A dead cat bounce is a temporary recovery of asset prices from a prolonged decline or a bear market that is followed by the continuation of the downtrend.
Another less morbid expression we’re hearing on occasion is ‘relief rally.’ Despite what the consensus believes – that the FED is trying to allay fears related to coronavirus – the reality may be far worse. The surprise cut of 50 basis points is unsettling. The FED sees much more data that the rest of us, and to me they’ve just confirmed what I’ve been saying – a recession is well underway (I call it an ‘inflession’ to account for the fact inflation is rising and economic growth is declining. Despite evidence of a possible recession, prices for various goods in the PPI have jumped concernedly year-over-year: Vegetables +21.4%, Pork +14.9%, Gasoline +23.1% and Home Heating +12% for example.
Their action suggests the data is looking so sour that they couldn’t even wait a couple of weeks for their scheduled meeting.
The cut will be devastating for banks (already wrestling with skinny margins) who’s balance sheets are unprepared. The FED would have know this and acted anyway.
There’s plenty of discussion about the market’s valuation. Valuations needed to be settled down, and the adjustment in the market P/E is pretty much done. Balderdash!
First of all, research confirms that the Price/Earnings ratio on its own does not correlated at all with future moves in the market. What it doesn’t say, is the the interpretation of the ratio contains a great deal of information. Below is a long term picture of the market’s P/E ratio.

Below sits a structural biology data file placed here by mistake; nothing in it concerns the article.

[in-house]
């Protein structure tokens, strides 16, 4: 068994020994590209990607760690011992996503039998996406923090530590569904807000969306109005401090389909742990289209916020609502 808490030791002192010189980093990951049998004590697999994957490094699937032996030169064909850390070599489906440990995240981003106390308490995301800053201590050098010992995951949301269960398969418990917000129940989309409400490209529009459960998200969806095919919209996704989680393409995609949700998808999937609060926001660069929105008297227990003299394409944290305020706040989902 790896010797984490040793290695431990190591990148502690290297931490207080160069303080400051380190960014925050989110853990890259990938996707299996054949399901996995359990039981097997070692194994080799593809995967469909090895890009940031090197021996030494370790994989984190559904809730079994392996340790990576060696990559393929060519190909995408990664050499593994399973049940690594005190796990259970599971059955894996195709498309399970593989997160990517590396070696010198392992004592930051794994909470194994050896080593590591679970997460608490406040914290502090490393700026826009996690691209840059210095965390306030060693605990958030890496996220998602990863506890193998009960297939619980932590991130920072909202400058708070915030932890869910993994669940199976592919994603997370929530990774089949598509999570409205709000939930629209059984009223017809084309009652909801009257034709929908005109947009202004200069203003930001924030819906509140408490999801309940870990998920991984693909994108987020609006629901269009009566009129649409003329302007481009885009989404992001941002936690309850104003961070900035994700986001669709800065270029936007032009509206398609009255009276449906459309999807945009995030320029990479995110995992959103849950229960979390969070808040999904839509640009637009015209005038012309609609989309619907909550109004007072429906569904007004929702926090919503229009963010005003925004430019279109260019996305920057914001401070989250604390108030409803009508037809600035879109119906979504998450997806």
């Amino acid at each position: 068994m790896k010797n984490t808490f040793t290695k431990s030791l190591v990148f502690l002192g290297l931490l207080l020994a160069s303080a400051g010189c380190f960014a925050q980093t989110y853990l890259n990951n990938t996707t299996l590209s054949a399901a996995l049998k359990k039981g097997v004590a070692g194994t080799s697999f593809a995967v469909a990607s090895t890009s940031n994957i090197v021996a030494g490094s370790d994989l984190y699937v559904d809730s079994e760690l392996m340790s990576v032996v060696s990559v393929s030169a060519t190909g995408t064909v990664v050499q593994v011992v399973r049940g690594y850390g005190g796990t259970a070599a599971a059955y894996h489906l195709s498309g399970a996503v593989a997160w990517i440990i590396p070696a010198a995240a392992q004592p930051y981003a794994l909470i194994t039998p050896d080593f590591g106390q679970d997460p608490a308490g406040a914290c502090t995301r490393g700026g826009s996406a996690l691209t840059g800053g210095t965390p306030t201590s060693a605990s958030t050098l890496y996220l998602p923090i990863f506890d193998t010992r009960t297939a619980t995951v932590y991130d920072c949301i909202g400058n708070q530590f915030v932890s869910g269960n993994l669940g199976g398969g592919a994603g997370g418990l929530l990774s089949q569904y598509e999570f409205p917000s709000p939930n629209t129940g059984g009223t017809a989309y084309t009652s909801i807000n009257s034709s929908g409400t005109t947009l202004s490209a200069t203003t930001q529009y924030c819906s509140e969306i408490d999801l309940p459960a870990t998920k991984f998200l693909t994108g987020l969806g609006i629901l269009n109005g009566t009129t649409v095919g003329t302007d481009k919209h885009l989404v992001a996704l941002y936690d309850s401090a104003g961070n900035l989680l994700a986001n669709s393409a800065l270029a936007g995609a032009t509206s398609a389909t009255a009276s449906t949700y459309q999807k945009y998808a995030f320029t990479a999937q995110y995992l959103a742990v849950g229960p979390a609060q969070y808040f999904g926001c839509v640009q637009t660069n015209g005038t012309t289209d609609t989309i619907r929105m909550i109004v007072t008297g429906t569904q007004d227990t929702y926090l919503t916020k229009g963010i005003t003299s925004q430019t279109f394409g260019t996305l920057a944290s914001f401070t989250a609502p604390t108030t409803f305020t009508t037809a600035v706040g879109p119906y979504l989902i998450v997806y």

The ratio (it’s simple arithmetic) goes up and goes down. But is it trending in a direction because prices are trending up or down? What about earnings? The ratio clearly changes as earnings go up and down. In 2008 – 2009 the P/E skyrocketed not because prices were rising – but because earnings were falling faster than prices were declining. This period was the subject of my A Maverick Investor’s Guidebook published in 2011. C
The market for most of this cycle enjoyed prices rising faster than earnings, which took the P/E ratio up to more than 20X. Currently, prices may be falling faster than earnings…but earnings will also fall. Given the downward guidance from corporations, and shutdowns of various varieties (companies telling employees to stay home, travel bans, border closures and so on) it is self-evident that earnings will fall rapidly this quarter and perhaps next. Surprises drive markets (always have) – NOT what is expected. What is expected is already in prices. Opportunities are created when expectations are wrong. Adjustments to expectations are sticky. Analysts are especially slow to revise down (or up) their targets. In the meantime sentiment takes over.
The problem is that sentiment is unreliable. What usually occurs prior to a bear market is the 1st stage of the Kubler-Ross seven stages of grief: Shock and Denial. Everyone simply refused to change their outlook until they’ve suffered some serious cognitive dissonance. What investors believe (this is just a blip) is being crushed, and as humans we are loathe to change our minds. The surprises will keep coming as analysts follow up with the companies they report on for the next several months. And they will not be positive surprises.